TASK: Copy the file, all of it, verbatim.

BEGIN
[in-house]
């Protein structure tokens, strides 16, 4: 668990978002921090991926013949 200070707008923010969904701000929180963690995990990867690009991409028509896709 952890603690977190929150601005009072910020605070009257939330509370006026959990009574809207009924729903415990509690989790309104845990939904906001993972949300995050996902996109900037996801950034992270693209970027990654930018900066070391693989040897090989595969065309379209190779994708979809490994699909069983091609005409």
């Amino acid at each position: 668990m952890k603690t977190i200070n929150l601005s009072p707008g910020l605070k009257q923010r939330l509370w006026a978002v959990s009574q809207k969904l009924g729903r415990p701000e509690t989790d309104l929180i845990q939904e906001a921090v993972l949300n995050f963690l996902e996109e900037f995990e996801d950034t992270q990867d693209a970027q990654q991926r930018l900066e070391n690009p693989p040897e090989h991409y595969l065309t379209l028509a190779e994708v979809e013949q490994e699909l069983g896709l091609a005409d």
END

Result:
[in-house]
């Protein structure tokens, strides 16, 4: 668990978002921090991926013949 200070707008923010969904701000929180963690995990990867690009991409028509896709 952890603690977190929150601005009072910020605070009257939330509370006026959990009574809207009924729903415990509690989790309104845990939904906001993972949300995050996902996109900037996801950034992270693209970027990654930018900066070391693989040897090989595969065309379209190779994708979809490994699909069983091609005409």
């Amino acid at each position: 668990m952890k603690t977190i200070n929150l601005s009072p707008g910020l605070k009257q923010r939330l509370w006026a978002v959990s009574q809207k969904l009924g729903r415990p701000e509690t989790d309104l929180i845990q939904e906001a921090v993972l949300n995050f963690l996902e996109e900037f995990e996801d950034t992270q990867d693209a970027q990654q991926r930018l900066e070391n690009p693989p040897e090989h991409y595969l065309t379209l028509a190779e994708v979809e013949q490994e699909l069983g896709l091609a005409d």